BOSTON (Reuters) - U.S. government rewards for whistleblowers: $102 million for exposing Pfizer Inc’s improper drug marketing tactics, zero for warning about Bernard Madoff’s global scam.
The gaping discrepancy arises from federal rules on paying whistleblowers in different industries, and top securities regulators think it’s time for a change.
“We have sought legislation to enable us to compensate whistleblowers for providing substantial evidence of wrongdoing,” U.S. Securities and Exchange Commission Chair Mary Schapiro said in a statement on Wednesday.
So far the SEC — which had brushed off Harry Markopolos’ warnings about Madoff’s firm for years — has paid out only about $150,000 in the past few years for tips on insider trading. Meanwhile, tipsters on wrongdoing by drug companies reap estimated rewards of more than $250 million a year from the agency.
Former Pfizer sales rep John Kopchinski stands to collect more than $51.5 million out of a $102 million total payout after winning a whistleblower lawsuit against the world’s largest drugmaker.
Schapiro’s statement came after she released a scathing internal report condemning the agency for fumbling years of warnings about Madoff. In March he pleaded guilty to running a $65 billion global Ponzi scheme.
Markopolos — now a Massachusetts fraud investigator but formerly an executive at Rampart Investment Management, a rival firm to Madoff’s — once hoped to cash in for reporting the fraud. But would-be whistleblowers find it doesn’t pay, their attorneys say.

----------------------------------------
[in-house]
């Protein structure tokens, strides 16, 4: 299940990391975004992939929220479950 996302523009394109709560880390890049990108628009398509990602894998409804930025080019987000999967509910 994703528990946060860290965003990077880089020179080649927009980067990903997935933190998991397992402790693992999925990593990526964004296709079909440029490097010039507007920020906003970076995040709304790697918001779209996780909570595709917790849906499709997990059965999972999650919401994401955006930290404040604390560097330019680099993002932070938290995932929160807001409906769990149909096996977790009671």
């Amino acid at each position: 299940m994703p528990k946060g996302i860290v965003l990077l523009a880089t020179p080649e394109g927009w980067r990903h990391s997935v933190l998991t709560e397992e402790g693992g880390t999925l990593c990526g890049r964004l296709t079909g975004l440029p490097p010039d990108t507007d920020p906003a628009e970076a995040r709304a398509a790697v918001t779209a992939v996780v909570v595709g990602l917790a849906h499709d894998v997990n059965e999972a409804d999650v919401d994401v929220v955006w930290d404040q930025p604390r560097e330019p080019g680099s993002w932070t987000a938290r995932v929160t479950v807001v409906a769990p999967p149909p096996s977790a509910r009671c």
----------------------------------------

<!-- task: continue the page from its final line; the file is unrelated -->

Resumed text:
“The rewards are just not there,” said Boston lawyer Suzanne Durrell.
Financial wrongdoing laws like the Sarbanes-Oxley Act of 2002 were written to protect insiders from retaliation, not to pay outsiders for tips.
Things could change with fresh lessons on how tipsters should have helped the SEC.
A downside is that rewards could spawn bogus tips.
“When people blow the whistle for money, there’s a tendency to bring out of the woodwork people who make false allegations to enrich themselves,” said Michael Perlis, an SEC enforcement official in the 1970s.
Some of the best-known insiders in financial fraud cases weren’t classic whistleblowers. One-time Enron Corp Vice President Sherron Watkins warned Chairman Ken Lay of accounting problems but never went to outsiders.
Even those who speak out can get zip. Complaints from former call-center employee Peter Scannell led Putnam Investments to pay $194 million in fines over trading practices. But in 2006 a state court turned down Scannell’s suit seeking a share of the recovery, on technical grounds.
Philadelphia attorney Brian Kenney said an improved reward structure would benefit people like Markopolos.
“The guy did go through a lot, so I’d like to see him compensated in some way,” said Kenney, one of several attorneys for plaintiffs in the Pfizer case who have worked with Markopolos.
Markopolos didn’t return messages for this article. But he should reap from the Madoff affair in another way: his book, “Army of One: The Untold Story of the Harry Markopolos Investigation,” will be published next month.
Reporting by Ross Kerber; Editing by Richard Chang